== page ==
Improve How You Think Through Mixing Up Your Creative Exercises

When prompted with the word genius - who do you think of? 

Chances are you thought of someone like Albert Einstein or Stephen Hawking, which is natural, as these are two of the most well-known scientists of all time. Yet, scientific thinking is just one of many ways our brains not only process information but develop ideas. Truth is, everyone’s brain is unique and we all think about things in different ways. That’s why I consider people like Frida Khalo and Martin Luther King to be geniuses as well. While being a genius is innate and not learned, we certainly can train our brains to be better thinkers.

First, let’s establish what the different types of thinkers are. 

Note: most people will use a combination of the different types of thinking processes, yet, some people are stronger in certain areas than others. 

The Doer - Concrete Thinking

People who score high on this type of thinking style tend to view the world in very actionable terms. They do well when their projects are laid out clearly in front of them. Pro athletes and artists are often concrete thinkers as they need to work with their bodies and are quite dexterous.

The Analyst - Analytical and Abstract Thinking

Analysts tend to love math and numbers. They like to evaluate situations using concrete statistics. Oftentimes computer coders and scientists score high in this thinking type. For the analyst, hard facts matter most. They value certainty.  

A scientist in a labScientists tend to be very analytical thinkers (Photo by National Cancer Institute on Unsplash)

The Orator: Logical Thinking

Orators are often proficient writers, eloquent speakers, or great conversationalists. They know what they want to say and can communicate those ideas well with others. Great orators in history have been Socrates and Ghandi. 

The Inventor: Imaginative Thinking

The Imaginative Thinker is great at processing the world using images. They are able to easily create novel pictures or images with their brains. Graphic designers and architects generally fall under this category. Think of Frank Loyd Wright and Saul Bass, both of which were revolutionary in the way they approached developing ideas. 

The Original Thinker: Creative Thinking

The rarest thinking skill of the five types is the original thinker. Original thinkers have the ability to creatively solve problems using new ideas.

To find out what type of thinker you are. Take the test here:  https://psychologia.co/types-of-thinking/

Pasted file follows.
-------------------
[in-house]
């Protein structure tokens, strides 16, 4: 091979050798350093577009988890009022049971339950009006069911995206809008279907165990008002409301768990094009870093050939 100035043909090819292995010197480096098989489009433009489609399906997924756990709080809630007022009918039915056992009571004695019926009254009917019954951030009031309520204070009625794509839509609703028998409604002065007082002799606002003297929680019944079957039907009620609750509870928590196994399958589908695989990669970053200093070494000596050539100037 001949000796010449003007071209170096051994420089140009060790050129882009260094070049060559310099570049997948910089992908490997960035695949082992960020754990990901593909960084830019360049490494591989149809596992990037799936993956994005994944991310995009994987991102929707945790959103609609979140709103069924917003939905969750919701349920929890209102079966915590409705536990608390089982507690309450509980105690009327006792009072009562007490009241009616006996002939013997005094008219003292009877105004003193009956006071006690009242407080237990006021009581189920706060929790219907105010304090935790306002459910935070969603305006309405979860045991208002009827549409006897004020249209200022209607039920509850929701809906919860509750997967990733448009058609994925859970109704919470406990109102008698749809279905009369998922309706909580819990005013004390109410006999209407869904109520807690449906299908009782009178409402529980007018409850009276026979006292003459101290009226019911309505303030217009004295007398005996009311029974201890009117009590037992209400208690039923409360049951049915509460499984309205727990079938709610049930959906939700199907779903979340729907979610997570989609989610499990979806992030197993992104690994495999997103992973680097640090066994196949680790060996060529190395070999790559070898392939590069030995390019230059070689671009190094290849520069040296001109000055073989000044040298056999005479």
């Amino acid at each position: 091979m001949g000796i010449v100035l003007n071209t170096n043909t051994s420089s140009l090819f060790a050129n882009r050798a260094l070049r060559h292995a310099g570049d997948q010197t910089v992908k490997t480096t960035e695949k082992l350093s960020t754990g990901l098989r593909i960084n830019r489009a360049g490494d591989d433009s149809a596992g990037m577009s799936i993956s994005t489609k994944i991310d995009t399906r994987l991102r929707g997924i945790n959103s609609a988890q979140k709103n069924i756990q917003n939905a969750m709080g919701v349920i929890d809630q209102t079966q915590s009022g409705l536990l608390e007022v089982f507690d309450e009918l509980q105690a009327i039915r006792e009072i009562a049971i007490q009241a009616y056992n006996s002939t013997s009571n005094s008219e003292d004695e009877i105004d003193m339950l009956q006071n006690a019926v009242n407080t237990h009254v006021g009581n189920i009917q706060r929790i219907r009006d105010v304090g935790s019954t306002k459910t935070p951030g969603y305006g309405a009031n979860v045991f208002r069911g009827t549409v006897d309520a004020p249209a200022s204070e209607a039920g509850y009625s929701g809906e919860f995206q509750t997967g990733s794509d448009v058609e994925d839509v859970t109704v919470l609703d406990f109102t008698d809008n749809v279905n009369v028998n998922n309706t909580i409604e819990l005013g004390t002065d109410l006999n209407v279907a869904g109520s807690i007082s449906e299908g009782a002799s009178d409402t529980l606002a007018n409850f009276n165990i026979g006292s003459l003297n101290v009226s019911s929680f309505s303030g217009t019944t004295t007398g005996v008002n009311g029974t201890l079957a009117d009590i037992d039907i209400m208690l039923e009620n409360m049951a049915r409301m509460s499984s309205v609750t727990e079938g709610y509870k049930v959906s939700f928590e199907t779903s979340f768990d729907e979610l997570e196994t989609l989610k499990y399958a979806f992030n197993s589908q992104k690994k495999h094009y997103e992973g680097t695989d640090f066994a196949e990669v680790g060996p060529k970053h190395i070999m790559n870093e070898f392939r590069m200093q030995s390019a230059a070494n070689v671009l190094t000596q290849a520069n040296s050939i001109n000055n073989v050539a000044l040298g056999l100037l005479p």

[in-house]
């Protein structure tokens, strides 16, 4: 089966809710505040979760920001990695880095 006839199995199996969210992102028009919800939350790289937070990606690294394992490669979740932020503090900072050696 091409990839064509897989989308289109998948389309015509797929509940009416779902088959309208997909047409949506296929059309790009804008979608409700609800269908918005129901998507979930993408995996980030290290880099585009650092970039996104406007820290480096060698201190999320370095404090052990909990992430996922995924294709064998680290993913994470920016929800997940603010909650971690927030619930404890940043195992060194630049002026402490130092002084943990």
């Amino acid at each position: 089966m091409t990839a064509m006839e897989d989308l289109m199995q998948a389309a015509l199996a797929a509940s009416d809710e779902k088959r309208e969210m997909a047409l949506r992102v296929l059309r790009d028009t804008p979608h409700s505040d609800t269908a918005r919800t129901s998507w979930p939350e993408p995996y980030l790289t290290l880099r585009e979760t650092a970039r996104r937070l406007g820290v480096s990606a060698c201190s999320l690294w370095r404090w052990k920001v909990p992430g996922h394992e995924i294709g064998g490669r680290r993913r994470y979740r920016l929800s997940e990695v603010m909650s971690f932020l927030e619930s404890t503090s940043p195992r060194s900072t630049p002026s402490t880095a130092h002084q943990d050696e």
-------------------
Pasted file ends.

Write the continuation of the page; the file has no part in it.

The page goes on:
Now that you know how high you scored on each type of thinking, you might be wondering how to increase your brain skills in each category. Here are some possible exercises for you to help improve your skill level in each type. 

A pro tennis player on the courtA pro tennis player would likely be a Doer (Photo by Renith R on Unsplash)

Doer → Build something with your hands. e.g lego tower, or a clay pot 

Analyst → Do a Sudoku puzzle or Perplexors

Orator → Speak in front of others or write something creative like a poem

InventorDraw or paint an original piece. Pro tip: start with a general prompt and see what you can draw in 30 minutes

Original Thinker → Come up with a fake invention and make a business plan for it 

Chances are many of these exercises may be wildly outside of your comfort zone, or something you don’t feel you excel at, but that’s a good thing. If the exercises you seem most uncomfortable with match up with the thinking type you scored the lowest on, then these are exactly what you should be focusing on to become a more well-rounded thinker. But don’t neglect those exercises in the categories you score well in. After all, it’s good to challenge yourself with things you like and is a good way to keep yourself on the ball. 

As a creative agency, we're always looking for new ideas for improving our creative thinking and new people to share our ideas with. Interested in talking? Send us a message.

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Steven Cortese
Written by Steven Cortese
Geography buff, Big Brother fanatic, unofficial world record holder for the fastest human crab walk.

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